Sherlock, as ever, is suspicious. Marks on the wrench suggest it has recently been in brackish water, and cans of motor oil incompatible with Bates's car hide hundreds of thousands of dollars of smuggling profits, which he never would have left behind if he was going on the lam. Sherlock and the cops realise that there is one more person that could have profited from the smuggling ring, had the know-how to crash the plane and knew that Bates was a top suspect - the airline's boss Charles Cooper.

Elementary S01E06: 'Flight Risk'

© CBS



The cops call Cooper in, but he refuses to admit that he had anything to do with any of the murders. Sherlock analyses the suspect's pale complexion and his constant downing of water and deduces that Cooper is suffering blood loss from an injury caused when he killed Bates. Holmes also realises that the stench of modelling glue emanating from Cooper is a result of him trying to seal up his wound. After gently reminding Cooper that his fondness for dumping things in brackish water leaves only two places in New York to search for a body, Sherlock and the cops finally get a confession.

While Sherlock's been busy piecing together the murder, Watson's objective in this week's Elementary is to tear down her detective pal's protective walls and discover more about him. She sees an invitation to dinner with Holmes's father as the perfect opportunity to do this, but Sherlock doesn't believe he'll show.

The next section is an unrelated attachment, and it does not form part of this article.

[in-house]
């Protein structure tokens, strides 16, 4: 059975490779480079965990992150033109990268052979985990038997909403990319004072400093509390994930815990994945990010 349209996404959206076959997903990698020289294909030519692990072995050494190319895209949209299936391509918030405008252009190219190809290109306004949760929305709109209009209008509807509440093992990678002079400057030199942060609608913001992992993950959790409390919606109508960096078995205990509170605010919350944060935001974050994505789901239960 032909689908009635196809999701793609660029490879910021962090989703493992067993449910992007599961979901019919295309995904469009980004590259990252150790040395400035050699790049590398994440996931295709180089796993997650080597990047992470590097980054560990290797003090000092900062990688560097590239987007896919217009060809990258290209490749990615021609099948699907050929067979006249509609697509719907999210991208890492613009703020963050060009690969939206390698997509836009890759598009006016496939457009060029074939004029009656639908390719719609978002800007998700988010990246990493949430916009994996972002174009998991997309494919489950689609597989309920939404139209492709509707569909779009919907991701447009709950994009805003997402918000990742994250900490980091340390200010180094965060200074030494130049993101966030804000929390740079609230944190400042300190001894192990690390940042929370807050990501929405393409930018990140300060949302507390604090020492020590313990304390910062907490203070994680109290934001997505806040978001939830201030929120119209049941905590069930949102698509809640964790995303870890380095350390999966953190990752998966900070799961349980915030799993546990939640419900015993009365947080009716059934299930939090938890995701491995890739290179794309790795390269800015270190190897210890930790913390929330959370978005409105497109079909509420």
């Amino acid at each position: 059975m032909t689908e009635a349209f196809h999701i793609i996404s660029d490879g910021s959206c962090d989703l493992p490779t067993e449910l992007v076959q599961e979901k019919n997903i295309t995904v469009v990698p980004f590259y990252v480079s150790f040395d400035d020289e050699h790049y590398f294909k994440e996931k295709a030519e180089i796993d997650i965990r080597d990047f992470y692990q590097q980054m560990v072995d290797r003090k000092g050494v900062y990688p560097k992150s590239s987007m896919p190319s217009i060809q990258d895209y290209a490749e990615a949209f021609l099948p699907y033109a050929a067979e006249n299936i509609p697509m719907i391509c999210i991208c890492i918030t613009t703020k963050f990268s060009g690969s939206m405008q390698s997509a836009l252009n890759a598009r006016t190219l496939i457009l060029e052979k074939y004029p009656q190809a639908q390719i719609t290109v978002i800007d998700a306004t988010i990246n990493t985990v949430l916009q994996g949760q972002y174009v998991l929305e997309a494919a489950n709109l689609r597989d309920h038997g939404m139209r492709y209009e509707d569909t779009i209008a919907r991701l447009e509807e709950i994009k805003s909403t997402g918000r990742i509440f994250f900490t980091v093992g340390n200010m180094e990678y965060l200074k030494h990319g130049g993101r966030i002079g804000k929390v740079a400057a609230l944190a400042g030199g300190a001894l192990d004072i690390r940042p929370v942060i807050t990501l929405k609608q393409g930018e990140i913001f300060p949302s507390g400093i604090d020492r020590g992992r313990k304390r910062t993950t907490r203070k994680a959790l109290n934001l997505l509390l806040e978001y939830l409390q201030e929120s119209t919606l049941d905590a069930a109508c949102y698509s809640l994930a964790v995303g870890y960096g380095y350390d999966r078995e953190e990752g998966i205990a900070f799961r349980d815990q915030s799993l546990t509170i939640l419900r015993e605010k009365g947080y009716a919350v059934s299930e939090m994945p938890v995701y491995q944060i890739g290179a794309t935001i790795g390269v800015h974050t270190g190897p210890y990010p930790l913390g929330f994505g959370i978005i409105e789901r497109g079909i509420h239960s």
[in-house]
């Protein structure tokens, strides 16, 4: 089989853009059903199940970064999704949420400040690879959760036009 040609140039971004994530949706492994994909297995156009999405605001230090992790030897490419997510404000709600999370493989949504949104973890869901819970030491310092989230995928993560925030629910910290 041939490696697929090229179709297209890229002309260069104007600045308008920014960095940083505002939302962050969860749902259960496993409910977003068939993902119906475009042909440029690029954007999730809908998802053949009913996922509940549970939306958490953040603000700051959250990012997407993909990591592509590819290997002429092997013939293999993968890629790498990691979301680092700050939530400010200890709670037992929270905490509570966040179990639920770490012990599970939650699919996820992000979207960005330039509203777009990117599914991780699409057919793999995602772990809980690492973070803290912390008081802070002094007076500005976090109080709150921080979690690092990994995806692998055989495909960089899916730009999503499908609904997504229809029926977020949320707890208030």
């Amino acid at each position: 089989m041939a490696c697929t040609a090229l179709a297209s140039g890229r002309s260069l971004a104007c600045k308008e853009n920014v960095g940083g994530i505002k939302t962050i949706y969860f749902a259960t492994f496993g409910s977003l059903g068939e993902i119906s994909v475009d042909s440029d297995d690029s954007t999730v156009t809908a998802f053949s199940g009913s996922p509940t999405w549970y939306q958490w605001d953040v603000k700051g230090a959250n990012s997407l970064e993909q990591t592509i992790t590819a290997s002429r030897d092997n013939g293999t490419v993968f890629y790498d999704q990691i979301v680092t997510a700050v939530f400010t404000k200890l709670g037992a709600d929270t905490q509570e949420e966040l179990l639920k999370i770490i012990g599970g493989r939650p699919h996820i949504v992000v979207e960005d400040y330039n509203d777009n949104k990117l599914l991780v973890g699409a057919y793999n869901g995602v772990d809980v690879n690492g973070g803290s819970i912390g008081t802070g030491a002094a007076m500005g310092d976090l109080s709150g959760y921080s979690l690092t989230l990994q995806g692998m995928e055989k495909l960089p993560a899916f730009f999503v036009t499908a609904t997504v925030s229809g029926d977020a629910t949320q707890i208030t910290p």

Elementary S01E06: 'Flight Risk'

© CBS



Undeterred, she meets with Sherlock's father alone and finds him to be a charming English gent - a proper 'spit spot' and 'what what' type. Or at least that is until he asks how the "shagging" he's paying her to do is going. Watson soon realises she's been set up and the man guffawing at the table opposite her is an actor hired by Holmes to teach her a valuable lesson - that dad never shows.

When Holmes later lets slip that a story the faux-father told from his childhood was true, Watson realises that the man is not just a stranger, but a friend of his. She tracks him down and they have a frank chat - he warns her that she can never have a normal friendship with Sherlock, while Watson pushes him to recall a traumatic memory of the great man being so high on drugs that all he could do was keep muttering the same name over again. What was that name? Irene.

Elementary S01E06: 'Flight Risk'

© CBS



For a B-plot, Watson's own quest for knowledge sure ticks a lot of boxes. The dinner scene is giggle-inducing, the relationship between the two main characters is developed and, most importantly, it sets up a return to the Sherlock Holmes mythology by namedropping the character's greatest romantic interest, Irene Adler.

This then is an episode that is more about the man behind the deducing machine. It covers Sherlock's daddy issues, his personal fears, his past problems with addiction, his ongoing battle against temptation (he is forced to cover his nose when he smells glue from a model airplane) and, in its final moments, prepares to reopen old wounds.

Combined with a mystery more intricate and twisted than in previous episodes, 'Flight Risk' should leave Elementary viewers satisfied, particularly those who have been wondering whether the show will edge back closer to its source material.